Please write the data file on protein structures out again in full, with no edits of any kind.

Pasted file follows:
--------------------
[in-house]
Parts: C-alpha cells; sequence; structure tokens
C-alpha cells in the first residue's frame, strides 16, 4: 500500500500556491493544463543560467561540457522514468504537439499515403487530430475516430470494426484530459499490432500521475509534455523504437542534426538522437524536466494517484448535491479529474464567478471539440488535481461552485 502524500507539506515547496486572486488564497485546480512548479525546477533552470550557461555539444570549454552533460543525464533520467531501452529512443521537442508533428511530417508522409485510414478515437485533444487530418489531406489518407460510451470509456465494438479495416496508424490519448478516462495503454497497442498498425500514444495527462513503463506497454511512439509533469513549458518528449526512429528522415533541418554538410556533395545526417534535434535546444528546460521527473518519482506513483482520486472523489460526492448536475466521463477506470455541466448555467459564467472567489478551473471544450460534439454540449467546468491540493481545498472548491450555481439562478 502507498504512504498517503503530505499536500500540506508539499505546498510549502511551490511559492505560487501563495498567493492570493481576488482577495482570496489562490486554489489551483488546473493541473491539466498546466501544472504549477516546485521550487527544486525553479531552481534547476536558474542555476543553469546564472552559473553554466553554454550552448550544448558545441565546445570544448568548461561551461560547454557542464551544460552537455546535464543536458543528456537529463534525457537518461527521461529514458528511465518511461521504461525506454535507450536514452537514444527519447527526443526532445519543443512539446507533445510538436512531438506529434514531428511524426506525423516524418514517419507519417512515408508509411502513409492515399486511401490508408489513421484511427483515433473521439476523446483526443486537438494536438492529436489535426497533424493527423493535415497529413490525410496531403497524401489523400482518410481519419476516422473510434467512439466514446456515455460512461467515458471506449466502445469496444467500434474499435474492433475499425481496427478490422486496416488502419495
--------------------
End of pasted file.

[in-house]
Parts: C-alpha cells; sequence; structure tokens
C-alpha cells in the first residue's frame, strides 16, 4: 500500500500556491493544463543560467561540457522514468504537439499515403487530430475516430470494426484530459499490432500521475509534455523504437542534426538522437524536466494517484448535491479529474464567478471539440488535481461552485 502524500507539506515547496486572486488564497485546480512548479525546477533552470550557461555539444570549454552533460543525464533520467531501452529512443521537442508533428511530417508522409485510414478515437485533444487530418489531406489518407460510451470509456465494438479495416496508424490519448478516462495503454497497442498498425500514444495527462513503463506497454511512439509533469513549458518528449526512429528522415533541418554538410556533395545526417534535434535546444528546460521527473518519482506513483482520486472523489460526492448536475466521463477506470455541466448555467459564467472567489478551473471544450460534439454540449467546468491540493481545498472548491450555481439562478 502507498504512504498517503503530505499536500500540506508539499505546498510549502511551490511559492505560487501563495498567493492570493481576488482577495482570496489562490486554489489551483488546473493541473491539466498546466501544472504549477516546485521550487527544486525553479531552481534547476536558474542555476543553469546564472552559473553554466553554454550552448550544448558545441565546445570544448568548461561551461560547454557542464551544460552537455546535464543536458543528456537529463534525457537518461527521461529514458528511465518511461521504461525506454535507450536514452537514444527519447527526443526532445519543443512539446507533445510538436512531438506529434514531428511524426506525423516524418514517419507519417512515408508509411502513409492515399486511401490508408489513421484511427483515433473521439476523446483526443486537438494536438492529436489535426497533424493527423493535415497529413490525410496531403497524401489523400482518410481519419476516422473510434467512439466514446456515455460512461467515458471506449466502445469496444467500434474499435474492433475499425481496427478490422486496416488502419495